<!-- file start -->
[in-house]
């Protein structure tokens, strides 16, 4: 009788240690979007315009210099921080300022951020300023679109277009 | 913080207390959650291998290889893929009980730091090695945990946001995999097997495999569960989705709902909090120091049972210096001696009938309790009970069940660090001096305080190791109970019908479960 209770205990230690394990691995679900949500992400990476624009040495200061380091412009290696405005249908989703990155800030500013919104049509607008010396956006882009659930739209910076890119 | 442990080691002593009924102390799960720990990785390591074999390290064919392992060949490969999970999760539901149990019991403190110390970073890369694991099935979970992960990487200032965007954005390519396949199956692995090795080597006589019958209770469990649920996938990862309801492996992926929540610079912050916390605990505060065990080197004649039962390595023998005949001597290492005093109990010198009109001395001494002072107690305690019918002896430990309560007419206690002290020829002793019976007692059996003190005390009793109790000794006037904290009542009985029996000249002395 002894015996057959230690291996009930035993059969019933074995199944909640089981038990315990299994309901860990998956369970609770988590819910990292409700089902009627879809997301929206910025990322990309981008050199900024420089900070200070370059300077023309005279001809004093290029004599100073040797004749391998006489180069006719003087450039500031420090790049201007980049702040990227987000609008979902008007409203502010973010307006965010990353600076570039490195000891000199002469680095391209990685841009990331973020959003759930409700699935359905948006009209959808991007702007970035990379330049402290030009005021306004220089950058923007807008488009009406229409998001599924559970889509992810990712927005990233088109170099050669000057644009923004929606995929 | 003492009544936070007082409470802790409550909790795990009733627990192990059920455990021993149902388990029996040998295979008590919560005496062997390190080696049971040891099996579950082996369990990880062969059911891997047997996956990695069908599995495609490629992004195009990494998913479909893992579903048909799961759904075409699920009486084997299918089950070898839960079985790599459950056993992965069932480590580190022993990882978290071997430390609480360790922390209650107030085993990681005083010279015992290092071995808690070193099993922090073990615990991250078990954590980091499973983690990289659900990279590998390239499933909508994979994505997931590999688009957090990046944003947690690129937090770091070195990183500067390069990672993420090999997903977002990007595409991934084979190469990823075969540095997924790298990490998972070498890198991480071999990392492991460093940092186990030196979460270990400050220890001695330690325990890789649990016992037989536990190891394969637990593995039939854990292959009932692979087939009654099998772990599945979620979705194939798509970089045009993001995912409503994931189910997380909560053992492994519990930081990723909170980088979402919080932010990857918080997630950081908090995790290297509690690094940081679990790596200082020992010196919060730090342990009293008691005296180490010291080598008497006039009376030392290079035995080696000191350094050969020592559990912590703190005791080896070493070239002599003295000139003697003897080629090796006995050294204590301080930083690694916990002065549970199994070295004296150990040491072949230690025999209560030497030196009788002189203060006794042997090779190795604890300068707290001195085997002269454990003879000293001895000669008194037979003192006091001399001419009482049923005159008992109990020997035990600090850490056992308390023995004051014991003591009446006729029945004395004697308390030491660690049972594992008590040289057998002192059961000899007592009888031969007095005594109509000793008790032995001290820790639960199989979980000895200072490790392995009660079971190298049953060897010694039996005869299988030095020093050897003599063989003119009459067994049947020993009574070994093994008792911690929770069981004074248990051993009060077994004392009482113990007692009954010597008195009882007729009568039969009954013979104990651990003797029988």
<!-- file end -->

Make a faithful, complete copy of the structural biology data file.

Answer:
[in-house]
């Protein structure tokens, strides 16, 4: 009788240690979007315009210099921080300022951020300023679109277009 | 913080207390959650291998290889893929009980730091090695945990946001995999097997495999569960989705709902909090120091049972210096001696009938309790009970069940660090001096305080190791109970019908479960 209770205990230690394990691995679900949500992400990476624009040495200061380091412009290696405005249908989703990155800030500013919104049509607008010396956006882009659930739209910076890119 | 442990080691002593009924102390799960720990990785390591074999390290064919392992060949490969999970999760539901149990019991403190110390970073890369694991099935979970992960990487200032965007954005390519396949199956692995090795080597006589019958209770469990649920996938990862309801492996992926929540610079912050916390605990505060065990080197004649039962390595023998005949001597290492005093109990010198009109001395001494002072107690305690019918002896430990309560007419206690002290020829002793019976007692059996003190005390009793109790000794006037904290009542009985029996000249002395 002894015996057959230690291996009930035993059969019933074995199944909640089981038990315990299994309901860990998956369970609770988590819910990292409700089902009627879809997301929206910025990322990309981008050199900024420089900070200070370059300077023309005279001809004093290029004599100073040797004749391998006489180069006719003087450039500031420090790049201007980049702040990227987000609008979902008007409203502010973010307006965010990353600076570039490195000891000199002469680095391209990685841009990331973020959003759930409700699935359905948006009209959808991007702007970035990379330049402290030009005021306004220089950058923007807008488009009406229409998001599924559970889509992810990712927005990233088109170099050669000057644009923004929606995929 | 003492009544936070007082409470802790409550909790795990009733627990192990059920455990021993149902388990029996040998295979008590919560005496062997390190080696049971040891099996579950082996369990990880062969059911891997047997996956990695069908599995495609490629992004195009990494998913479909893992579903048909799961759904075409699920009486084997299918089950070898839960079985790599459950056993992965069932480590580190022993990882978290071997430390609480360790922390209650107030085993990681005083010279015992290092071995808690070193099993922090073990615990991250078990954590980091499973983690990289659900990279590998390239499933909508994979994505997931590999688009957090990046944003947690690129937090770091070195990183500067390069990672993420090999997903977002990007595409991934084979190469990823075969540095997924790298990490998972070498890198991480071999990392492991460093940092186990030196979460270990400050220890001695330690325990890789649990016992037989536990190891394969637990593995039939854990292959009932692979087939009654099998772990599945979620979705194939798509970089045009993001995912409503994931189910997380909560053992492994519990930081990723909170980088979402919080932010990857918080997630950081908090995790290297509690690094940081679990790596200082020992010196919060730090342990009293008691005296180490010291080598008497006039009376030392290079035995080696000191350094050969020592559990912590703190005791080896070493070239002599003295000139003697003897080629090796006995050294204590301080930083690694916990002065549970199994070295004296150990040491072949230690025999209560030497030196009788002189203060006794042997090779190795604890300068707290001195085997002269454990003879000293001895000669008194037979003192006091001399001419009482049923005159008992109990020997035990600090850490056992308390023995004051014991003591009446006729029945004395004697308390030491660690049972594992008590040289057998002192059961000899007592009888031969007095005594109509000793008790032995001290820790639960199989979980000895200072490790392995009660079971190298049953060897010694039996005869299988030095020093050897003599063989003119009459067994049947020993009574070994093994008792911690929770069981004074248990051993009060077994004392009482113990007692009954010597008195009882007729009568039969009954013979104990651990003797029988």